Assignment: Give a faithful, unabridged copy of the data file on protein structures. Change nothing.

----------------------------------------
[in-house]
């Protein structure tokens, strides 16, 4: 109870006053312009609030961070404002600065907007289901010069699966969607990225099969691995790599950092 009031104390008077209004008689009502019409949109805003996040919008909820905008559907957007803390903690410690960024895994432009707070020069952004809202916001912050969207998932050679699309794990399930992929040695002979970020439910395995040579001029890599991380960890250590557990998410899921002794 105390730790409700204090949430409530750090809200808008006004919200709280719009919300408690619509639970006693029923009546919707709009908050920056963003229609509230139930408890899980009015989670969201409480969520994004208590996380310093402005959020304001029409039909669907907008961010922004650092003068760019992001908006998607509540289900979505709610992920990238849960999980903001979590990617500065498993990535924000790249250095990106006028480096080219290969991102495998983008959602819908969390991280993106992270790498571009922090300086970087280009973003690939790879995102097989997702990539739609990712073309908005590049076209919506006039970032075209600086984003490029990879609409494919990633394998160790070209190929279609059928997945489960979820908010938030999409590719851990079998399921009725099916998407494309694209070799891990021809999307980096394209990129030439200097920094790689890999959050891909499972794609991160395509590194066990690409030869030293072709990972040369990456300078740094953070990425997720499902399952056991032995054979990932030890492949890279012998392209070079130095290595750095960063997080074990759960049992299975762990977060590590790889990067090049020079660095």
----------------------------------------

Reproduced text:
[in-house]
């Protein structure tokens, strides 16, 4: 109870006053312009609030961070404002600065907007289901010069699966969607990225099969691995790599950092 009031104390008077209004008689009502019409949109805003996040919008909820905008559907957007803390903690410690960024895994432009707070020069952004809202916001912050969207998932050679699309794990399930992929040695002979970020439910395995040579001029890599991380960890250590557990998410899921002794 105390730790409700204090949430409530750090809200808008006004919200709280719009919300408690619509639970006693029923009546919707709009908050920056963003229609509230139930408890899980009015989670969201409480969520994004208590996380310093402005959020304001029409039909669907907008961010922004650092003068760019992001908006998607509540289900979505709610992920990238849960999980903001979590990617500065498993990535924000790249250095990106006028480096080219290969991102495998983008959602819908969390991280993106992270790498571009922090300086970087280009973003690939790879995102097989997702990539739609990712073309908005590049076209919506006039970032075209600086984003490029990879609409494919990633394998160790070209190929279609059928997945489960979820908010938030999409590719851990079998399921009725099916998407494309694209070799891990021809999307980096394209990129030439200097920094790689890999959050891909499972794609991160395509590194066990690409030869030293072709990972040369990456300078740094953070990425997720499902399952056991032995054979990932030890492949890279012998392209070079130095290595750095960063997080074990759960049992299975762990977060590590790889990067090049020079660095």